Ammonite

Ammonite – LFF 2020 Review

Following his sublime directorial debut, God’s Own Country, Francis Lee once again delves into feelings of repression, loneliness and desire in Ammonite. Inspired by the life of trailblazing British...
Mary Queen Of Scots

Mary Queen of Scots – Review

It’s hard to imagine a juicier historical story to film. Two rare female leaders in 16th century Britain, locked in fights for their crowns, their heritage and their lives – all while trying to steal each...
Black 47

Black 47 – Review

A conventional thriller in an unconventional setting, Black 47 lays the bleakness on pretty thick to establish the woeful world in which we find ourselves. War, famine, greed, wrath – the seven sins, the...
Black 47

Black 47 – Berlinale 2018 Review

A conventional thriller in an unconventional setting, Black 47 lays the bleakness on pretty thick to establish the woeful world in which we find ourselves. War, famine, greed, wrath – the seven sins, the...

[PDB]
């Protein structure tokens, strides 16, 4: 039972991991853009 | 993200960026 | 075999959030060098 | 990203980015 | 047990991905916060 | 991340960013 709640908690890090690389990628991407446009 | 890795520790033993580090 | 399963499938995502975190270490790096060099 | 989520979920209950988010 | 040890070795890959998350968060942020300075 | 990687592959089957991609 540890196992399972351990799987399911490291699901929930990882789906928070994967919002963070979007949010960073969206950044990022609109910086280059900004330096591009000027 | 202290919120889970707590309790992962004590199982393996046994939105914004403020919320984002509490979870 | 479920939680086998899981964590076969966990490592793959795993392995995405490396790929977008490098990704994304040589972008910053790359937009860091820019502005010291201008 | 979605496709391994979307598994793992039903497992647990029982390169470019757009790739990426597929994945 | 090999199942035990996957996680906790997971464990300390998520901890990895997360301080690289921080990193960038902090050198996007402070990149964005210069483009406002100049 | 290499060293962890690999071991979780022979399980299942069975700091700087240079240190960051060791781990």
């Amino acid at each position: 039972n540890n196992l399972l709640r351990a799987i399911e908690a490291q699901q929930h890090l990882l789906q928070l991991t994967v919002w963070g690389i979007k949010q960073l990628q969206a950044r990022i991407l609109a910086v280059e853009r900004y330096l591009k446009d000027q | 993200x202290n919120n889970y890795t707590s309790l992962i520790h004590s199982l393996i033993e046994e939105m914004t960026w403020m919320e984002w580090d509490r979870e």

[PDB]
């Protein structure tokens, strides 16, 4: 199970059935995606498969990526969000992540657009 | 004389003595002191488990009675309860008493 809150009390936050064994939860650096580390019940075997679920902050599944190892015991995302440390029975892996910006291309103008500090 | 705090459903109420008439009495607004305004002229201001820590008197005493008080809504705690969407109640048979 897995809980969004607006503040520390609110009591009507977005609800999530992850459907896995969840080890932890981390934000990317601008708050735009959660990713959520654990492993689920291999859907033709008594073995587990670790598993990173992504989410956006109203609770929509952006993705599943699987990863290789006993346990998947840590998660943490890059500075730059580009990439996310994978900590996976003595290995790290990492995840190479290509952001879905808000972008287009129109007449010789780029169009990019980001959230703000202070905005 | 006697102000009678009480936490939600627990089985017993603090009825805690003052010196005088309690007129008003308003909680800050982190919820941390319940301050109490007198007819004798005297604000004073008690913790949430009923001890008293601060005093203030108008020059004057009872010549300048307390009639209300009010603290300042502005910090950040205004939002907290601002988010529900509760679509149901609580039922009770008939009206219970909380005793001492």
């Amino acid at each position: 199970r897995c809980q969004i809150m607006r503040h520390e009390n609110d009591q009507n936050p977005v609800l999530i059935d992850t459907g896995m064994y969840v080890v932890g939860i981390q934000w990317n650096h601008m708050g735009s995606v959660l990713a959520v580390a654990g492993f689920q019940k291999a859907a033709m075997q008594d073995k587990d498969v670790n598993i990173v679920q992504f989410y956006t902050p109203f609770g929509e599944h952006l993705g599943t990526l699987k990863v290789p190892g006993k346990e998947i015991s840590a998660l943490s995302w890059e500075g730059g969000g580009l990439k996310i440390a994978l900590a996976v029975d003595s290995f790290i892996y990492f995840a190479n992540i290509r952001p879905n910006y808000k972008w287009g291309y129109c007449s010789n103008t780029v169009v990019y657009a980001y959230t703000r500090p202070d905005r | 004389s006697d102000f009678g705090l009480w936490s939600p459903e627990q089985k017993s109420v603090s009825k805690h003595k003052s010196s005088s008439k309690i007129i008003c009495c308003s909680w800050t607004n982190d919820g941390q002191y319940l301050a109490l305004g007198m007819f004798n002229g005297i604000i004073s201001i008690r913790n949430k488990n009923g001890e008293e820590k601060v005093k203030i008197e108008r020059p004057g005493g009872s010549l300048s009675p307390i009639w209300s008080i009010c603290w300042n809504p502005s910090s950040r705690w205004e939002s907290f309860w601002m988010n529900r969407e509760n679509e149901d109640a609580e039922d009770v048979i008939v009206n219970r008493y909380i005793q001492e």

Miss Julie – Review

This adaptation carries the same uneven tones as the play of 1888, attempting as it does to prove that human nature can rocket between moods and motivations at a moment’s notice. Farrell’s butler John is...

A Little Chaos – LFF Review

‘Landscape gardener charms all she meets with fresh approaches to shrubbery’ is a synopsis that will set few pulses racing. Rickman’s first directorial effort since 1997, however, is a solid piece of...

Effie Gray – Review

As another chapter in the evolving period genre, Effie Gray combines the best of Merchant Ivory with the claustrophobia of a modern domestic thriller. Though the film is separated from Gone Girl by time,...

Belle – Review

Proof that the costume drama can go beyond chocolate-box sweet and address issues greater than its genre, Belle is a sumptuous love letter to the classic period film that nevertheless asks you to stop and...